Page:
There are some days that are good and you can't imagine they'd get any better but, as you'll hear for yourself further down this blog, that's just what happened to me when I went out on assignment for Radio 4's Farming Today.
After the Covid lockdown I was thrilled to get a commission to travel to Whitby and the North York Moors to interview two very different generations who'd been brought together by the pandemic in a rather joyous way.
It's a fabulous drive down from Tyneside at the best of times, but the skies were a near cloudless blue and the sun was throwing out the first proper warmth of Spring.
I'd arrived early and treated myself to a stroll around the cliffs above the harbour and breathe in the fresh sea air. It was as if the veil of Covid had been lifted, but I was there to work.
First stop was to the home of retired farmer, 89 year old Noel Norris. Still driving, but mobility doesn't preclude isolation. He is missing the craic of the banter at the farmer's mart. He's not there to buy or sell nowadays but to revel in the day to day chat of his farming community that has been his life all his life. He is a rather shy reserved man, but his glorious Yorkshire accent conveys the rich character within. He's not one for emotion but his eyes light up when talking about farming.
Covid brought those conversations at the mart to a halt. Something that the Ryedale Carer's Support had spotted and wondered how to fix. Rural isolation was already an issue, but the pandemic was making it a whole lot worse.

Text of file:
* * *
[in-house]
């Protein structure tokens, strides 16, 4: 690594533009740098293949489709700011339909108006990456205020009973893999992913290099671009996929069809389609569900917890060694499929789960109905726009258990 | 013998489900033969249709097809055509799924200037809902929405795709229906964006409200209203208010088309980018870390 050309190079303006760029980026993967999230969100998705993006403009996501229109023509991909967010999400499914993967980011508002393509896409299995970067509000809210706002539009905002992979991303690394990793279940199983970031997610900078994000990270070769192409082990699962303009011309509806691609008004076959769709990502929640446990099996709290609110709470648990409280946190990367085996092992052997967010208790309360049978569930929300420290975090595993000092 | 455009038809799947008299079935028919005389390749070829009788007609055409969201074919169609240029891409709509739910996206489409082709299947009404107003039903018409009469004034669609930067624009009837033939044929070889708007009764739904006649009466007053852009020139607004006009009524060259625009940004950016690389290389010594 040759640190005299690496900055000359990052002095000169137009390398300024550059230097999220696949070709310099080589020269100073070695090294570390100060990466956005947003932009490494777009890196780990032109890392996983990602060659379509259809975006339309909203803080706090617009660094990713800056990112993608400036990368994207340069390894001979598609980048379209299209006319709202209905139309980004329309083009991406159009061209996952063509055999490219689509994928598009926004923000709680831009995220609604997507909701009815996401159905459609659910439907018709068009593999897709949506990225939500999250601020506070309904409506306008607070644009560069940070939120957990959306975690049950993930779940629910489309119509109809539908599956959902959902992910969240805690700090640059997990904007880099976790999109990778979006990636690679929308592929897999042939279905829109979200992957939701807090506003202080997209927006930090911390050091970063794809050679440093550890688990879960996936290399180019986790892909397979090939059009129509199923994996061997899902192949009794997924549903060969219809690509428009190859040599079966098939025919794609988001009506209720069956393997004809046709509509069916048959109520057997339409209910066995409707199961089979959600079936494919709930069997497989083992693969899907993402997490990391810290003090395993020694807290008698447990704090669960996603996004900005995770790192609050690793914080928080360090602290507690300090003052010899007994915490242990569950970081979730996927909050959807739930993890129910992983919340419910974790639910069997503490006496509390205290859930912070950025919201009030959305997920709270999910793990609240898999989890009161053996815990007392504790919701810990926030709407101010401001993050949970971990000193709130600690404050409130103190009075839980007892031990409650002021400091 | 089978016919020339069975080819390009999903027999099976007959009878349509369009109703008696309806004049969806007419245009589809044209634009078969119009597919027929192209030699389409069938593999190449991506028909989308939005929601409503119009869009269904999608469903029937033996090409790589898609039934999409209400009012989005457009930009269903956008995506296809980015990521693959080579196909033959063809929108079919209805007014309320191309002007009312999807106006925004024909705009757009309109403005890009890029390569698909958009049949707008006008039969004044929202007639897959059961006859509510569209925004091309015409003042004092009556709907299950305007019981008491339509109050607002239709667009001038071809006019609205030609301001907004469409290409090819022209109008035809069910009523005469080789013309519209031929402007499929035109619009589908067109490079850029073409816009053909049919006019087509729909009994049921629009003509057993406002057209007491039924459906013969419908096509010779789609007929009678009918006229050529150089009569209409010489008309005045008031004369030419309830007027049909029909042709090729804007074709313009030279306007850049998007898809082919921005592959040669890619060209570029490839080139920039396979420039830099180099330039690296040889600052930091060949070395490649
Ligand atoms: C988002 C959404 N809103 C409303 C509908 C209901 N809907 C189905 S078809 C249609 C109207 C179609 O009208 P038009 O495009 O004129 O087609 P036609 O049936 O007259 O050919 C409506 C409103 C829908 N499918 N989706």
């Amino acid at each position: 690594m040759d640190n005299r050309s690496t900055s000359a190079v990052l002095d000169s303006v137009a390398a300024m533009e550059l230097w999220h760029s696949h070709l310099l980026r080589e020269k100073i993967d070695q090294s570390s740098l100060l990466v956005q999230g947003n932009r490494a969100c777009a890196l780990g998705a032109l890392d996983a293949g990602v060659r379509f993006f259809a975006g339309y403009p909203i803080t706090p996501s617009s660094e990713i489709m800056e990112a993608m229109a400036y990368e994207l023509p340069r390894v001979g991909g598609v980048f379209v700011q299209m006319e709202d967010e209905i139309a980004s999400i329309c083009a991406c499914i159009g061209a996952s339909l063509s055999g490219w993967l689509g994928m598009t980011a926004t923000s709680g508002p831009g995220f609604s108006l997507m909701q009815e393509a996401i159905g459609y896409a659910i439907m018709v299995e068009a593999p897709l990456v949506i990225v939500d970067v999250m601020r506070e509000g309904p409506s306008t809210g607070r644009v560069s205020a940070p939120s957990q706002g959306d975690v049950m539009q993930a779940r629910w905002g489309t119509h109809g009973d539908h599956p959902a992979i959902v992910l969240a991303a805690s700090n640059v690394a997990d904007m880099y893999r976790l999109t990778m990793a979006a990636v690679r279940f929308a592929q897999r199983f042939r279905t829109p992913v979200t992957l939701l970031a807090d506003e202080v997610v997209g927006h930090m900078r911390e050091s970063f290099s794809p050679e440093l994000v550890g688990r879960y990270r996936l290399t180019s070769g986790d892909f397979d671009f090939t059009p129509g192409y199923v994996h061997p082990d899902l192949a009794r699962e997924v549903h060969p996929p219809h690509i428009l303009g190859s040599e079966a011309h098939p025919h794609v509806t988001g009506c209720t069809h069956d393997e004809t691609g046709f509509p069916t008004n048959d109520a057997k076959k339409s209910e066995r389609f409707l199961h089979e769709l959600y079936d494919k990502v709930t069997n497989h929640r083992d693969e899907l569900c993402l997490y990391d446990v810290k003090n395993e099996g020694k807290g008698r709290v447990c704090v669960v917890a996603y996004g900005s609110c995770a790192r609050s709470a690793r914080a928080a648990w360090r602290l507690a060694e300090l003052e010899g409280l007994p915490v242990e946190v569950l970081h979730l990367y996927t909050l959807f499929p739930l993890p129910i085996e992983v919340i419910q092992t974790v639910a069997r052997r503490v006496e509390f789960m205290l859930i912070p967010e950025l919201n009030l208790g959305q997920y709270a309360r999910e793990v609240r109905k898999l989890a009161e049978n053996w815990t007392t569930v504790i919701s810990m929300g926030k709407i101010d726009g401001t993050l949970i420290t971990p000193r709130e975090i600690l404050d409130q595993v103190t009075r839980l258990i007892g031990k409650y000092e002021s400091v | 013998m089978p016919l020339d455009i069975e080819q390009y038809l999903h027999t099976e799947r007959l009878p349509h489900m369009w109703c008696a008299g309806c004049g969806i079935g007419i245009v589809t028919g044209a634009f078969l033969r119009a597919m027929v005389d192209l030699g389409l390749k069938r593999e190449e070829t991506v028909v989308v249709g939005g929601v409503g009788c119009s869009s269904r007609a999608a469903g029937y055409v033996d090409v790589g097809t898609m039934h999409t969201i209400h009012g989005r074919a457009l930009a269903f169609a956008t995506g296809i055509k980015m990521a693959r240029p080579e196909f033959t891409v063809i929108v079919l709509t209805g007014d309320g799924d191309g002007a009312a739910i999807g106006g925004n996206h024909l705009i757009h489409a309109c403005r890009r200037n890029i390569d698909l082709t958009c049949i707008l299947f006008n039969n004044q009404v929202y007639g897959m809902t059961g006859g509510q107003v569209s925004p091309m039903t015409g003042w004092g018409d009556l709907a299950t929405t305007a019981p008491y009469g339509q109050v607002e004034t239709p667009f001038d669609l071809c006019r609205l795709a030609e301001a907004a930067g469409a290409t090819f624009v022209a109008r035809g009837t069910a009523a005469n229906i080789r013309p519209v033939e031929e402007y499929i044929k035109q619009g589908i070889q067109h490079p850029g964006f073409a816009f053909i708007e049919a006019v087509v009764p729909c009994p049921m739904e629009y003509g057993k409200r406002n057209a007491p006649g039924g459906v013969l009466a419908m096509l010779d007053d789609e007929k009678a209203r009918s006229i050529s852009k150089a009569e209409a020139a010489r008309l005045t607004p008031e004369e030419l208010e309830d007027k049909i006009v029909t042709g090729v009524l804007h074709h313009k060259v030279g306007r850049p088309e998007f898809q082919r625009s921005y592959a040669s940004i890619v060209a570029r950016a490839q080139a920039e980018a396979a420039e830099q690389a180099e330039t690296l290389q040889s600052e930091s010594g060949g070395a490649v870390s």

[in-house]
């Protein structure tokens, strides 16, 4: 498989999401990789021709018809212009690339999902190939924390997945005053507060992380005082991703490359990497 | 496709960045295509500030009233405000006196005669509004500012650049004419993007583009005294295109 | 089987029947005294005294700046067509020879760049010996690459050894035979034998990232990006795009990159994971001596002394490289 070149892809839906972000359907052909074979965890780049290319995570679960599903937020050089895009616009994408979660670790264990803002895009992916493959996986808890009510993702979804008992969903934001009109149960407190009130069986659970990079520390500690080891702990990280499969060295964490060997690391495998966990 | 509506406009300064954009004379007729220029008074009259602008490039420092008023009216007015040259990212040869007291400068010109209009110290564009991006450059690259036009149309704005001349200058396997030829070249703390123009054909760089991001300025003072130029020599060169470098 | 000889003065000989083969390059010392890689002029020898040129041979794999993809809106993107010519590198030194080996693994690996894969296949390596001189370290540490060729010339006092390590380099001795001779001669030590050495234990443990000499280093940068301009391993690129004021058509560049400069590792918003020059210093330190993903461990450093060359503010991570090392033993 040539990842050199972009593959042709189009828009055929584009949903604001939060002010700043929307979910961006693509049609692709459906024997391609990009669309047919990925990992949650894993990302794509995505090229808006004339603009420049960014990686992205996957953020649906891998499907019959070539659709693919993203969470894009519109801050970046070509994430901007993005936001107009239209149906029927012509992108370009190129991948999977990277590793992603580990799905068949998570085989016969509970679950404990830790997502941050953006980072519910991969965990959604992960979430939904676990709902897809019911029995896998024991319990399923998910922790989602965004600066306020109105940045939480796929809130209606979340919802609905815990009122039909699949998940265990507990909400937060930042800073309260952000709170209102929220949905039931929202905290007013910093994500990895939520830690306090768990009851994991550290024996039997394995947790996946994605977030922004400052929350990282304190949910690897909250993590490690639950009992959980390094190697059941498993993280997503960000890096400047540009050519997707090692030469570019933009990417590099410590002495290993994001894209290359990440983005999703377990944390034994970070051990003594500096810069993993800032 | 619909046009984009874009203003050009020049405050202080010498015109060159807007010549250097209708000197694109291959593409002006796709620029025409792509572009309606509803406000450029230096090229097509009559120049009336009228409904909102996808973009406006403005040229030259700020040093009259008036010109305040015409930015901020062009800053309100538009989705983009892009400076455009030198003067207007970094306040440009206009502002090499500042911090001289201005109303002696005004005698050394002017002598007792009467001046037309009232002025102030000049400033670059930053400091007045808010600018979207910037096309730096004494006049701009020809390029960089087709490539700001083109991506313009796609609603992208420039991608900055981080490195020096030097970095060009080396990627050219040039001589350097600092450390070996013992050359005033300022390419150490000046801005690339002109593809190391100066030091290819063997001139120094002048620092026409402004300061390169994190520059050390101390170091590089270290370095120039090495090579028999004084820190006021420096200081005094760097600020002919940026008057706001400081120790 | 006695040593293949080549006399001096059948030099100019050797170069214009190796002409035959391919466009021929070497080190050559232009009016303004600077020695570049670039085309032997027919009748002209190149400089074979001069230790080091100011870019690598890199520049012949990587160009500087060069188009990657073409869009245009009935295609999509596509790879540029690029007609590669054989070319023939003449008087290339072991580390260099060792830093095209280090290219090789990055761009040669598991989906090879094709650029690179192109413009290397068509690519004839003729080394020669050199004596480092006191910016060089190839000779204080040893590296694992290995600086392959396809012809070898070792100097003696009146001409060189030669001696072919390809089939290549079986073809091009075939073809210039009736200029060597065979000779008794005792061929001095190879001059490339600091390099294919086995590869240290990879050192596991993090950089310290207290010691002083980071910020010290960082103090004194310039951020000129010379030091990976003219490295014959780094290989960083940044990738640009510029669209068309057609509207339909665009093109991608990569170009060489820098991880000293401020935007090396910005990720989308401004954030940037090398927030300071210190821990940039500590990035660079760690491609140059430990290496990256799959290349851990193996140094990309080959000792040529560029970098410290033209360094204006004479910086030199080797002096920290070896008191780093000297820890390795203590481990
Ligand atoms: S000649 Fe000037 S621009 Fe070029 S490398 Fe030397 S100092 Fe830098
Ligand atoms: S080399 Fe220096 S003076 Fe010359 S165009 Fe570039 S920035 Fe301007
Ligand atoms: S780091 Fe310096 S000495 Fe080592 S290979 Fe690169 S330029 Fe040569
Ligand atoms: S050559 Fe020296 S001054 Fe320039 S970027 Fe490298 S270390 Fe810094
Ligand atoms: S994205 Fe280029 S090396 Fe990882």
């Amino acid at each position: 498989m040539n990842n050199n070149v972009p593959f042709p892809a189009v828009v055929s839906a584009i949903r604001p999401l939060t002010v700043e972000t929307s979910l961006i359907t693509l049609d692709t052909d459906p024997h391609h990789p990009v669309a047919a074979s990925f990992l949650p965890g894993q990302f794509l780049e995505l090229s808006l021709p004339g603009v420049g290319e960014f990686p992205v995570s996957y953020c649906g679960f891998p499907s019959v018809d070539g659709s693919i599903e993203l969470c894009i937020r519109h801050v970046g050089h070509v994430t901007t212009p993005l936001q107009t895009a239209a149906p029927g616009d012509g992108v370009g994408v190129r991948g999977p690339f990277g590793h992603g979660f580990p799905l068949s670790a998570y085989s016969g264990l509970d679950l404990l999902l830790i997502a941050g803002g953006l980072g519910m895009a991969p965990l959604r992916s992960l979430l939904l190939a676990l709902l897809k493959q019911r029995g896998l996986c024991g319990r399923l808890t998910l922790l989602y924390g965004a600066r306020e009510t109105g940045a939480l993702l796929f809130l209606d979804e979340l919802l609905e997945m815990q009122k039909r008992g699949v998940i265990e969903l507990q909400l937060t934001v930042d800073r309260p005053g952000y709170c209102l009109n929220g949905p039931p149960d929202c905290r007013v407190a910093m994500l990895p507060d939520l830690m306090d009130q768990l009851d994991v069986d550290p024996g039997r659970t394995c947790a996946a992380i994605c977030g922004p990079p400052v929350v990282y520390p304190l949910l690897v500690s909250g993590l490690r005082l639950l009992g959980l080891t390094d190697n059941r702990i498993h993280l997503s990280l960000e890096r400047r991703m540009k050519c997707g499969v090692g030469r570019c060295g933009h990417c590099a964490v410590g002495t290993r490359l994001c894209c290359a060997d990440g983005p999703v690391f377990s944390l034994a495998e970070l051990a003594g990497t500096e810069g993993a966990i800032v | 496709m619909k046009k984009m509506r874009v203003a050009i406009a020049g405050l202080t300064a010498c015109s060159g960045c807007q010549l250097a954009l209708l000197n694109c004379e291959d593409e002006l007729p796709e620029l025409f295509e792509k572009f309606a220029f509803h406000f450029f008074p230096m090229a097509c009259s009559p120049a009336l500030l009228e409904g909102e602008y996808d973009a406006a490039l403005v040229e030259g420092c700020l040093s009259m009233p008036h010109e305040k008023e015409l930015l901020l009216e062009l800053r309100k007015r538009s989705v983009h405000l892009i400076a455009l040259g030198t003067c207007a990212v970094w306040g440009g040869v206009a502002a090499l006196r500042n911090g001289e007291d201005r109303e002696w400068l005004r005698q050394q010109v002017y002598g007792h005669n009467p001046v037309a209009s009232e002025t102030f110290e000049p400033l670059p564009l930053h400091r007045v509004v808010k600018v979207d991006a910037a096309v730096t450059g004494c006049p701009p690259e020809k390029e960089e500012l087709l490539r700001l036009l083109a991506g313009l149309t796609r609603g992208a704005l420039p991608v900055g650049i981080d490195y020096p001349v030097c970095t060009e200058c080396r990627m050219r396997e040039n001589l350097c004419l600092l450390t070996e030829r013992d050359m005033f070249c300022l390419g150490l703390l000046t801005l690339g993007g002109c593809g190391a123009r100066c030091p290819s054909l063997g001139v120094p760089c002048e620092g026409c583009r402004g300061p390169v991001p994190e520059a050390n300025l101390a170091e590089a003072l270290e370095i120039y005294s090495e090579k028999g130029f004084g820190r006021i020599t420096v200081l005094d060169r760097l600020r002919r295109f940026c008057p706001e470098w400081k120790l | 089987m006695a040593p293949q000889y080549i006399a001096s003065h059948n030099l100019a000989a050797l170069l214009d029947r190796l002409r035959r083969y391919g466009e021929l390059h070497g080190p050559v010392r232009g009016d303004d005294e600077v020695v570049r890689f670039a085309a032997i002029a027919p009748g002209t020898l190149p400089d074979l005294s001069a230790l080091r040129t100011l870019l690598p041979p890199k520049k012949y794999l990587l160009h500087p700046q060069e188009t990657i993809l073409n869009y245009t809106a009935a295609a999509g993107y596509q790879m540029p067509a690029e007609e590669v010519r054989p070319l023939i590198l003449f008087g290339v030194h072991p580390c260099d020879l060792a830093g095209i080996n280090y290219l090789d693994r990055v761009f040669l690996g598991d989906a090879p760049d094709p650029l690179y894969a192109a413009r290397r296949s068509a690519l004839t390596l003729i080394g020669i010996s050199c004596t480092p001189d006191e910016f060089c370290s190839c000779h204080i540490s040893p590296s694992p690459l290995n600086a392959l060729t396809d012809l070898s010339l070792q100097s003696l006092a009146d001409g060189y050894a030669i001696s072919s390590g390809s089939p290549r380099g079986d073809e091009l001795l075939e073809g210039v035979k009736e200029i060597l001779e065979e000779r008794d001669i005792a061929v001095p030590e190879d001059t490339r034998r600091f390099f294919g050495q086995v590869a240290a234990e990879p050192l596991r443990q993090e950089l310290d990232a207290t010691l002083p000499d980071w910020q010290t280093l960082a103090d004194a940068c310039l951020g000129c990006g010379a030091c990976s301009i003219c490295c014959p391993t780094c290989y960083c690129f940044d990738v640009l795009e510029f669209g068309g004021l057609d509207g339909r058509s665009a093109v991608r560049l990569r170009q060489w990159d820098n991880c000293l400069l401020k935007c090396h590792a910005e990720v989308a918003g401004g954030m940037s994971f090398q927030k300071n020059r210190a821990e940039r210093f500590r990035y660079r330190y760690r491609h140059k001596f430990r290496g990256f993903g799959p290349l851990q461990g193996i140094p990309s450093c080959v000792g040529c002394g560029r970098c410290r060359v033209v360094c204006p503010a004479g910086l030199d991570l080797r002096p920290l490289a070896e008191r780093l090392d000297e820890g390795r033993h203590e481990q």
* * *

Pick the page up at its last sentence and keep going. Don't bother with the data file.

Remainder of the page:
Whilst retired and elderly farmers were unable to meet up, younger farmers were getting on with the job. The day to day of animal husbandry can't be put on hold by a lockdown. The solution was to bring the generations together and so out on the stunning moors above Lealholm I next met 19 year old Lacy Hewison.
For someone used to texting and social media is was back to the basics of a landline and a real conversation. Lacy had been paired with Noel in a new phone befriending service. 70 years apart, they soon found how much they had in common.
In the midst of lambing Lacy still found the time to call Noel and let him know what was going on down on the farm. Her zest for life and a genuine care for her elders shines through while talking to her.
You can hear my report here to get a feel for these two great individuals and hopefully you'll feel as warm inside as I did that afternoon.
It was already a great day when I set off, but by the time I got back home I was invigorated not just by the weather, the elements and the scenery but by a renewed faith in the meaning of community.